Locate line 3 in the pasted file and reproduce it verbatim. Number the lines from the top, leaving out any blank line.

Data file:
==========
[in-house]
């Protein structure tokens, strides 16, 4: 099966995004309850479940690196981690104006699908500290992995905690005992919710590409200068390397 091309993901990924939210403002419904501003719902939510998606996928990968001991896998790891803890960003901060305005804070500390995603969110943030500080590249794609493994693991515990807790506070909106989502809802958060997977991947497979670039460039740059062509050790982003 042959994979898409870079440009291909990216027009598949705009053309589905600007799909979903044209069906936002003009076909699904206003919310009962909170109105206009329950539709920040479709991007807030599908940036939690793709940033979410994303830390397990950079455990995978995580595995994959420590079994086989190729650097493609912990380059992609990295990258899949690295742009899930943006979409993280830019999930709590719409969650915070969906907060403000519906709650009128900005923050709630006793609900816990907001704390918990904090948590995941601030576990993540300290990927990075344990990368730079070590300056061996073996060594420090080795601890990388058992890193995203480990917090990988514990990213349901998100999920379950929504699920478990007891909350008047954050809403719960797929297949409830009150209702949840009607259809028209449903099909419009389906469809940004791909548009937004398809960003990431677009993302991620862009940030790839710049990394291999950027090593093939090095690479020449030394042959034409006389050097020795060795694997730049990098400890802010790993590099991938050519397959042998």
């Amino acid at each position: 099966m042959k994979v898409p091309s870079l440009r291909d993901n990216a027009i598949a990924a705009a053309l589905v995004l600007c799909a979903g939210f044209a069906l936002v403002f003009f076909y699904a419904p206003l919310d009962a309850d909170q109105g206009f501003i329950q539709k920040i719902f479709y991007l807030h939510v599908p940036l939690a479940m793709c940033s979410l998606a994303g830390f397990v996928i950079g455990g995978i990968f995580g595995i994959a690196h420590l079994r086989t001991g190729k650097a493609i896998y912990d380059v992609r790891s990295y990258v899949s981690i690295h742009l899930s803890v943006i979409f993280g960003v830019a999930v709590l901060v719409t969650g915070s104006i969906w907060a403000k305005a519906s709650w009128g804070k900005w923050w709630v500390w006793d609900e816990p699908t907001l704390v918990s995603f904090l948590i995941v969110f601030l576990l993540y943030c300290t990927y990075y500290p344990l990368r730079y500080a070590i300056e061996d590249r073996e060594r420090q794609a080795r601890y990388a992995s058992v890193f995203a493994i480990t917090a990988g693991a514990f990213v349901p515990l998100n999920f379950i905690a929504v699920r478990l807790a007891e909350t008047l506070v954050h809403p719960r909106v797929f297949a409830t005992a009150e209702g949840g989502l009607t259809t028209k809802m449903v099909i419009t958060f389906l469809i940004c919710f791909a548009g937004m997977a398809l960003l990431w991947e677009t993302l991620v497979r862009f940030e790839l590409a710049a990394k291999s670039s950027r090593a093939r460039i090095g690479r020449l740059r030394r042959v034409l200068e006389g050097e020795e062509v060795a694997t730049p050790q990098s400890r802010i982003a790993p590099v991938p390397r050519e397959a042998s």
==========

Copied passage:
């Amino acid at each position: 099966m042959k994979v898409p091309s870079l440009r291909d993901n990216a027009i598949a990924a705009a053309l589905v995004l600007c799909a979903g939210f044209a069906l936002v403002f003009f076909y699904a419904p206003l919310d009962a309850d909170q109105g206009f501003i329950q539709k920040i719902f479709y991007l807030h939510v599908p940036l939690a479940m793709c940033s979410l998606a994303g830390f397990v996928i950079g455990g995978i990968f995580g595995i994959a690196h420590l079994r086989t001991g190729k650097a493609i896998y912990d380059v992609r790891s990295y990258v899949s981690i690295h742009l899930s803890v943006i979409f993280g960003v830019a999930v709590l901060v719409t969650g915070s104006i969906w907060a403000k305005a519906s709650w009128g804070k900005w923050w709630v500390w006793d609900e816990p699908t907001l704390v918990s995603f904090l948590i995941v969110f601030l576990l993540y943030c300290t990927y990075y500290p344990l990368r730079y500080a070590i300056e061996d590249r073996e060594r420090q794609a080795r601890y990388a992995s058992v890193f995203a493994i480990t917090a990988g693991a514990f990213v349901p515990l998100n999920f379950i905690a929504v699920r478990l807790a007891e909350t008047l506070v954050h809403p719960r909106v797929f297949a409830t005992a009150e209702g949840g989502l009607t259809t028209k809802m449903v099909i419009t958060f389906l469809i940004c919710f791909a548009g937004m997977a398809l960003l990431w991947e677009t993302l991620v497979r862009f940030e790839l590409a710049a990394k291999s670039s950027r090593a093939r460039i090095g690479r020449l740059r030394r042959v034409l200068e006389g050097e020795e062509v060795a694997t730049p050790q990098s400890r802010i982003a790993p590099v991938p390397r050519e397959a042998s």